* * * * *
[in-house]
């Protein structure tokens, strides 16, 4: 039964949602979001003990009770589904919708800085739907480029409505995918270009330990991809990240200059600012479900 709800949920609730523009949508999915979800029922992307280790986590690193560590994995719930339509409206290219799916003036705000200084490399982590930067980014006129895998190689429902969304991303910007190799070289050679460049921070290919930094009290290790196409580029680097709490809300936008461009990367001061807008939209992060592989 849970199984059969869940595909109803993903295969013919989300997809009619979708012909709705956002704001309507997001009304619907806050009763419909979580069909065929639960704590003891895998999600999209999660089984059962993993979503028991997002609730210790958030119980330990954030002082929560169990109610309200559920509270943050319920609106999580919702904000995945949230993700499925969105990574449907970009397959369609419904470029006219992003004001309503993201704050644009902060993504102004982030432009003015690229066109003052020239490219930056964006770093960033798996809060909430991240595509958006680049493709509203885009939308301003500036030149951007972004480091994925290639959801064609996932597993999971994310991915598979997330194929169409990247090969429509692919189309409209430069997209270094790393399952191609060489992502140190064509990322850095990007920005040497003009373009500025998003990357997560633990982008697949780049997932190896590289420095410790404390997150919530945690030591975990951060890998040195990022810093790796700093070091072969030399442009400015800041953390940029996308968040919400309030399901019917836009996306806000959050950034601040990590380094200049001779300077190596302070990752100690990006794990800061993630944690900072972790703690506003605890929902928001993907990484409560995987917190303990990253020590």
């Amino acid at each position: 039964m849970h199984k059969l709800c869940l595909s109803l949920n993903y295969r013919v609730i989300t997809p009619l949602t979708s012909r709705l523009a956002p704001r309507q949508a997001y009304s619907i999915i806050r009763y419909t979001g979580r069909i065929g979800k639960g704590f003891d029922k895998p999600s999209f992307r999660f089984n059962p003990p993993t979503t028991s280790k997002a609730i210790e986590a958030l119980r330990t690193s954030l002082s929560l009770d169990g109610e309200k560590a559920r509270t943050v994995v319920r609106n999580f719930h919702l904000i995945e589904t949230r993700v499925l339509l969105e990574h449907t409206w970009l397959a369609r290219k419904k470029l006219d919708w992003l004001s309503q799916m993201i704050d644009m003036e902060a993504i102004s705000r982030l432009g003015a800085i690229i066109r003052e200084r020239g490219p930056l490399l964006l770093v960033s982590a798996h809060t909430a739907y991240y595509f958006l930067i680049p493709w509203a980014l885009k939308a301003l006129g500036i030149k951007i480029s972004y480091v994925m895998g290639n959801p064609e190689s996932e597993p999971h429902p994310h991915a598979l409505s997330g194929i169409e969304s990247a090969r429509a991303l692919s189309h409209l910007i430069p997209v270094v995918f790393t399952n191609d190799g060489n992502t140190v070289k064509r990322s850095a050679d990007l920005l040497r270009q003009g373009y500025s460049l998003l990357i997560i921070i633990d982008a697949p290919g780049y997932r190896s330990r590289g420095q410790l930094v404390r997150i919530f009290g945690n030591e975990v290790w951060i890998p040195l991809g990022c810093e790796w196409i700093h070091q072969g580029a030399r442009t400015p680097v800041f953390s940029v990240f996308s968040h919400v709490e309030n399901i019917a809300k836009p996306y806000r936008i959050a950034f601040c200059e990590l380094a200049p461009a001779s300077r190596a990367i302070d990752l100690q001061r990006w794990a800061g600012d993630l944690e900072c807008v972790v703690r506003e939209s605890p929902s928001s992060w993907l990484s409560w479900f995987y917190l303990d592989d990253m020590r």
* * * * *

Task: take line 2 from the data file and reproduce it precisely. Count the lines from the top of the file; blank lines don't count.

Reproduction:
């Protein structure tokens, strides 16, 4: 039964949602979001003990009770589904919708800085739907480029409505995918270009330990991809990240200059600012479900 709800949920609730523009949508999915979800029922992307280790986590690193560590994995719930339509409206290219799916003036705000200084490399982590930067980014006129895998190689429902969304991303910007190799070289050679460049921070290919930094009290290790196409580029680097709490809300936008461009990367001061807008939209992060592989 849970199984059969869940595909109803993903295969013919989300997809009619979708012909709705956002704001309507997001009304619907806050009763419909979580069909065929639960704590003891895998999600999209999660089984059962993993979503028991997002609730210790958030119980330990954030002082929560169990109610309200559920509270943050319920609106999580919702904000995945949230993700499925969105990574449907970009397959369609419904470029006219992003004001309503993201704050644009902060993504102004982030432009003015690229066109003052020239490219930056964006770093960033798996809060909430991240595509958006680049493709509203885009939308301003500036030149951007972004480091994925290639959801064609996932597993999971994310991915598979997330194929169409990247090969429509692919189309409209430069997209270094790393399952191609060489992502140190064509990322850095990007920005040497003009373009500025998003990357997560633990982008697949780049997932190896590289420095410790404390997150919530945690030591975990951060890998040195990022810093790796700093070091072969030399442009400015800041953390940029996308968040919400309030399901019917836009996306806000959050950034601040990590380094200049001779300077190596302070990752100690990006794990800061993630944690900072972790703690506003605890929902928001993907990484409560995987917190303990990253020590």